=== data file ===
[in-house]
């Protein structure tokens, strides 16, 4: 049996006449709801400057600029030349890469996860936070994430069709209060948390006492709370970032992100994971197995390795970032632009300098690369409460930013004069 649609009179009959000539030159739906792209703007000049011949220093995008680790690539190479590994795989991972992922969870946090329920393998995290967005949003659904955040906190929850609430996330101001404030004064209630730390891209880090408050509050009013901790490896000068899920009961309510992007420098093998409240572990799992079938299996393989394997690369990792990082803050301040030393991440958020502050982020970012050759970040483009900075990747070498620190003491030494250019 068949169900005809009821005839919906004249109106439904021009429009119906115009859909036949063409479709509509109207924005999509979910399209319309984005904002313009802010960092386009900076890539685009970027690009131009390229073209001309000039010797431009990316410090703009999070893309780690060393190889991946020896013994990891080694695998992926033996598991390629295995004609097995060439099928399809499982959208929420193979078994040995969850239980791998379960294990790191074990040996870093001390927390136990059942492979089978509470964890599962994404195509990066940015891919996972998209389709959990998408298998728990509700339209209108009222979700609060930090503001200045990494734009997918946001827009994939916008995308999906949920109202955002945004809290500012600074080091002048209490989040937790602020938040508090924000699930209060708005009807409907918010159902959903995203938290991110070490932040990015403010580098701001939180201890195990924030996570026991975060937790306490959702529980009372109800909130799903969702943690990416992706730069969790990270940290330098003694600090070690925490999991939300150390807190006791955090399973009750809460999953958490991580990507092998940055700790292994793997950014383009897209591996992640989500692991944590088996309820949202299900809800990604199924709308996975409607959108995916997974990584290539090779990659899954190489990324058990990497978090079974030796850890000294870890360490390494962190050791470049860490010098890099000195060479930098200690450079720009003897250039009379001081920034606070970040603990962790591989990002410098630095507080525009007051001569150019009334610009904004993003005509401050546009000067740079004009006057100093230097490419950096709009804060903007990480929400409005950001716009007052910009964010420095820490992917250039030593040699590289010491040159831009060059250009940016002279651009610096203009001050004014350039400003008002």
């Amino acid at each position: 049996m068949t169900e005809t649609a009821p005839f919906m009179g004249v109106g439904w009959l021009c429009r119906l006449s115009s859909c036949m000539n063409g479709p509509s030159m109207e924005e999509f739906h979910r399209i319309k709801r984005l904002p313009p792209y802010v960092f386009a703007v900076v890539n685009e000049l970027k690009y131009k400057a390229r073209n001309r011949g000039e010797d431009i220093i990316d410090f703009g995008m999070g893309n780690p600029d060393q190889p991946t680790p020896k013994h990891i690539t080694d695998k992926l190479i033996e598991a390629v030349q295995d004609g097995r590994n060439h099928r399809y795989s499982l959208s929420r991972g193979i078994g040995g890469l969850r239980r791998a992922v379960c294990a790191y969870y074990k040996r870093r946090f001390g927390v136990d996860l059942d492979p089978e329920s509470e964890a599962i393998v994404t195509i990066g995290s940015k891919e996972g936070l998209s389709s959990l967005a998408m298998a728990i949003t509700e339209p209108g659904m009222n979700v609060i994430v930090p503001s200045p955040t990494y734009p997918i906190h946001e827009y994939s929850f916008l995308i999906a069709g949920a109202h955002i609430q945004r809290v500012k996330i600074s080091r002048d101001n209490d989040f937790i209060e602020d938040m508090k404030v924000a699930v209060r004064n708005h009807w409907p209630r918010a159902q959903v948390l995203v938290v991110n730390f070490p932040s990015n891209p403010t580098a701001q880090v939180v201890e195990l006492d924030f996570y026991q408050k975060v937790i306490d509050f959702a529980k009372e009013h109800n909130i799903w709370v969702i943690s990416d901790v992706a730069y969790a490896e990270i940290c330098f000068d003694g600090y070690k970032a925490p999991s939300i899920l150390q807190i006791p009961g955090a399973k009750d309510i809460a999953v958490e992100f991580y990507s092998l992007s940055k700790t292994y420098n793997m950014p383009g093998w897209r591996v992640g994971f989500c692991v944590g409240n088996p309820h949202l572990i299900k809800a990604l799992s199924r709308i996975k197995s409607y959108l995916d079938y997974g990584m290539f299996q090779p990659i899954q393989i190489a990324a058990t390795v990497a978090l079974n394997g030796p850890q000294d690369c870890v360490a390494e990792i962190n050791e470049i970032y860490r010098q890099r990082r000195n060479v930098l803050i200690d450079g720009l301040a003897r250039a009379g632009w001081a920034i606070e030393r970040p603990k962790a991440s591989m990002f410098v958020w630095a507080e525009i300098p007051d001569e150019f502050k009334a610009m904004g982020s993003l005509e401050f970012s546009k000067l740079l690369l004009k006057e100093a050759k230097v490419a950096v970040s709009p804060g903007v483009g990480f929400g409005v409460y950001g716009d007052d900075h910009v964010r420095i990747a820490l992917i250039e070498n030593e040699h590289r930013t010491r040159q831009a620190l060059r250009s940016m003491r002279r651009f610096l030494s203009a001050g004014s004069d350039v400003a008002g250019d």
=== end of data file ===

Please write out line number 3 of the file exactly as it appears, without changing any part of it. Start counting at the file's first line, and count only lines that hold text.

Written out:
């Amino acid at each position: 049996m068949t169900e005809t649609a009821p005839f919906m009179g004249v109106g439904w009959l021009c429009r119906l006449s115009s859909c036949m000539n063409g479709p509509s030159m109207e924005e999509f739906h979910r399209i319309k709801r984005l904002p313009p792209y802010v960092f386009a703007v900076v890539n685009e000049l970027k690009y131009k400057a390229r073209n001309r011949g000039e010797d431009i220093i990316d410090f703009g995008m999070g893309n780690p600029d060393q190889p991946t680790p020896k013994h990891i690539t080694d695998k992926l190479i033996e598991a390629v030349q295995d004609g097995r590994n060439h099928r399809y795989s499982l959208s929420r991972g193979i078994g040995g890469l969850r239980r791998a992922v379960c294990a790191y969870y074990k040996r870093r946090f001390g927390v136990d996860l059942d492979p089978e329920s509470e964890a599962i393998v994404t195509i990066g995290s940015k891919e996972g936070l998209s389709s959990l967005a998408m298998a728990i949003t509700e339209p209108g659904m009222n979700v609060i994430v930090p503001s200045p955040t990494y734009p997918i906190h946001e827009y994939s929850f916008l995308i999906a069709g949920a109202h955002i609430q945004r809290v500012k996330i600074s080091r002048d101001n209490d989040f937790i209060e602020d938040m508090k404030v924000a699930v209060r004064n708005h009807w409907p209630r918010a159902q959903v948390l995203v938290v991110n730390f070490p932040s990015n891209p403010t580098a701001q880090v939180v201890e195990l006492d924030f996570y026991q408050k975060v937790i306490d509050f959702a529980k009372e009013h109800n909130i799903w709370v969702i943690s990416d901790v992706a730069y969790a490896e990270i940290c330098f000068d003694g600090y070690k970032a925490p999991s939300i899920l150390q807190i006791p009961g955090a399973k009750d309510i809460a999953v958490e992100f991580y990507s092998l992007s940055k700790t292994y420098n793997m950014p383009g093998w897209r591996v992640g994971f989500c692991v944590g409240n088996p309820h949202l572990i299900k809800a990604l799992s199924r709308i996975k197995s409607y959108l995916d079938y997974g990584m290539f299996q090779p990659i899954q393989i190489a990324a058990t390795v990497a978090l079974n394997g030796p850890q000294d690369c870890v360490a390494e990792i962190n050791e470049i970032y860490r010098q890099r990082r000195n060479v930098l803050i200690d450079g720009l301040a003897r250039a009379g632009w001081a920034i606070e030393r970040p603990k962790a991440s591989m990002f410098v958020w630095a507080e525009i300098p007051d001569e150019f502050k009334a610009m904004g982020s993003l005509e401050f970012s546009k000067l740079l690369l004009k006057e100093a050759k230097v490419a950096v970040s709009p804060g903007v483009g990480f929400g409005v409460y950001g716009d007052d900075h910009v964010r420095i990747a820490l992917i250039e070498n030593e040699h590289r930013t010491r040159q831009a620190l060059r250009s940016m003491r002279r651009f610096l030494s203009a001050g004014s004069d350039v400003a008002g250019d």